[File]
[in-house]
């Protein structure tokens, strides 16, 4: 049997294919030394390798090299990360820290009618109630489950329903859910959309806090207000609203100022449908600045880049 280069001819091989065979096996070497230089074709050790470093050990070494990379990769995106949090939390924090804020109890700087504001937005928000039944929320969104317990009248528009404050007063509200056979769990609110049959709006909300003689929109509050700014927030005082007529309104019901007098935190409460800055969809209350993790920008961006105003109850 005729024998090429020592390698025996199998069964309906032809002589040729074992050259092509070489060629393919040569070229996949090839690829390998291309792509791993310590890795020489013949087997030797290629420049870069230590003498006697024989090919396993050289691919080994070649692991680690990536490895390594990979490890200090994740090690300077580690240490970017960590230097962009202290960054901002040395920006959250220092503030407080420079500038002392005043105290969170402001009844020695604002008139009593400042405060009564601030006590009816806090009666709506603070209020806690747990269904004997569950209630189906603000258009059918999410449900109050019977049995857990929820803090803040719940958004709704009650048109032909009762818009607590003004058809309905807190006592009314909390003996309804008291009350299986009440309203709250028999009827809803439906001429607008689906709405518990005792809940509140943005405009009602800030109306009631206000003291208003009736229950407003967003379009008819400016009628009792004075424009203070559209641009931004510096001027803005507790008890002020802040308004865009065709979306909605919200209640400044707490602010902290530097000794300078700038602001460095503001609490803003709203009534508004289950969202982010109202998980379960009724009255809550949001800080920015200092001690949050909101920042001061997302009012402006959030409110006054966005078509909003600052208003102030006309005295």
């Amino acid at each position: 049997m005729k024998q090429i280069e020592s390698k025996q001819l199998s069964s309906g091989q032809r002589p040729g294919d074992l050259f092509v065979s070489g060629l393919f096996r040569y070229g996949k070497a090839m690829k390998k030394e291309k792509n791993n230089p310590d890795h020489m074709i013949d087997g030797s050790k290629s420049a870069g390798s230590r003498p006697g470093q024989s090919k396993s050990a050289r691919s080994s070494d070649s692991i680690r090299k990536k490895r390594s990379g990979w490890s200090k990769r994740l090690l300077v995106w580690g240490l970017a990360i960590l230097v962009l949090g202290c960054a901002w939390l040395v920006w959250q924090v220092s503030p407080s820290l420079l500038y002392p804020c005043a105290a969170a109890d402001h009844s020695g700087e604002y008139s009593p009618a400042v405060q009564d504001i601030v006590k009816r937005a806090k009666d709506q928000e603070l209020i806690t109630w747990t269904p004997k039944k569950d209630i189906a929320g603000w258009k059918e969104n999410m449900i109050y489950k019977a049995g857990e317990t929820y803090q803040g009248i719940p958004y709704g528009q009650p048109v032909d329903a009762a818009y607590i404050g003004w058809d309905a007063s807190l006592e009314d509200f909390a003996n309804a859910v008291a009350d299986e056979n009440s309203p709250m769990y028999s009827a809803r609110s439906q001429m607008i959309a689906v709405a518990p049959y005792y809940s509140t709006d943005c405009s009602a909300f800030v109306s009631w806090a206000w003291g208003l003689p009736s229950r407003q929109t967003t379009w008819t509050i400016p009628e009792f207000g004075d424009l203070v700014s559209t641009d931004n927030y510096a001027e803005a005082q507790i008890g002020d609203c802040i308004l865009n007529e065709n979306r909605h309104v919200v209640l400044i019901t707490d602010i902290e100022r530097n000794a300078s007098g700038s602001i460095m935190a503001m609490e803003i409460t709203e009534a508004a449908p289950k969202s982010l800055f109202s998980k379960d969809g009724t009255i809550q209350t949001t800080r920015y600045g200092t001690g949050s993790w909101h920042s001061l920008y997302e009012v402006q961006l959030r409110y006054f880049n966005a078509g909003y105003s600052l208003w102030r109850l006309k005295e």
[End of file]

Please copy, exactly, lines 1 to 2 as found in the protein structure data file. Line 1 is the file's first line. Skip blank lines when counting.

[in-house]
């Protein structure tokens, strides 16, 4: 049997294919030394390798090299990360820290009618109630489950329903859910959309806090207000609203100022449908600045880049 280069001819091989065979096996070497230089074709050790470093050990070494990379990769995106949090939390924090804020109890700087504001937005928000039944929320969104317990009248528009404050007063509200056979769990609110049959709006909300003689929109509050700014927030005082007529309104019901007098935190409460800055969809209350993790920008961006105003109850 005729024998090429020592390698025996199998069964309906032809002589040729074992050259092509070489060629393919040569070229996949090839690829390998291309792509791993310590890795020489013949087997030797290629420049870069230590003498006697024989090919396993050289691919080994070649692991680690990536490895390594990979490890200090994740090690300077580690240490970017960590230097962009202290960054901002040395920006959250220092503030407080420079500038002392005043105290969170402001009844020695604002008139009593400042405060009564601030006590009816806090009666709506603070209020806690747990269904004997569950209630189906603000258009059918999410449900109050019977049995857990929820803090803040719940958004709704009650048109032909009762818009607590003004058809309905807190006592009314909390003996309804008291009350299986009440309203709250028999009827809803439906001429607008689906709405518990005792809940509140943005405009009602800030109306009631206000003291208003009736229950407003967003379009008819400016009628009792004075424009203070559209641009931004510096001027803005507790008890002020802040308004865009065709979306909605919200209640400044707490602010902290530097000794300078700038602001460095503001609490803003709203009534508004289950969202982010109202998980379960009724009255809550949001800080920015200092001690949050909101920042001061997302009012402006959030409110006054966005078509909003600052208003102030006309005295």